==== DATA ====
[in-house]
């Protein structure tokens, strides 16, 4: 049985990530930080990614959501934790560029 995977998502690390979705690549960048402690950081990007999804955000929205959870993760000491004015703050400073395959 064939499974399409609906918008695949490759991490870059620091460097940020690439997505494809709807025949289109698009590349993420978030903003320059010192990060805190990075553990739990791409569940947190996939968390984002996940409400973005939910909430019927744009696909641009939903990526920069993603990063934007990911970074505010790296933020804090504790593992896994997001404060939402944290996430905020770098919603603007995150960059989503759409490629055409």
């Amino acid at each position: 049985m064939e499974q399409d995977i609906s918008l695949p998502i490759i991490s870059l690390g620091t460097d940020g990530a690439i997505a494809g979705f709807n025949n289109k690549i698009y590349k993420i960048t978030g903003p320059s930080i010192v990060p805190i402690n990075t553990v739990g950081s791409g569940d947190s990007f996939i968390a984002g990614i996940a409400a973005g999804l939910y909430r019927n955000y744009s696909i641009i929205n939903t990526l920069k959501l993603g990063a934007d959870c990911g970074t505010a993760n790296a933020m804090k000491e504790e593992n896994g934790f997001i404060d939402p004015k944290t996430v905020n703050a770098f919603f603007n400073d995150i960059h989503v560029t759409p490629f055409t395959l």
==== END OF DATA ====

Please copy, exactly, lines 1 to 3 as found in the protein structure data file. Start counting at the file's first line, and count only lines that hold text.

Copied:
[in-house]
């Protein structure tokens, strides 16, 4: 049985990530930080990614959501934790560029 995977998502690390979705690549960048402690950081990007999804955000929205959870993760000491004015703050400073395959 064939499974399409609906918008695949490759991490870059620091460097940020690439997505494809709807025949289109698009590349993420978030903003320059010192990060805190990075553990739990791409569940947190996939968390984002996940409400973005939910909430019927744009696909641009939903990526920069993603990063934007990911970074505010790296933020804090504790593992896994997001404060939402944290996430905020770098919603603007995150960059989503759409490629055409």
């Amino acid at each position: 049985m064939e499974q399409d995977i609906s918008l695949p998502i490759i991490s870059l690390g620091t460097d940020g990530a690439i997505a494809g979705f709807n025949n289109k690549i698009y590349k993420i960048t978030g903003p320059s930080i010192v990060p805190i402690n990075t553990v739990g950081s791409g569940d947190s990007f996939i968390a984002g990614i996940a409400a973005g999804l939910y909430r019927n955000y744009s696909i641009i929205n939903t990526l920069k959501l993603g990063a934007d959870c990911g970074t505010a993760n790296a933020m804090k000491e504790e593992n896994g934790f997001i404060d939402p004015k944290t996430v905020n703050a770098f919603f603007n400073d995150i960059h989503v560029t759409p490629f055409t395959l």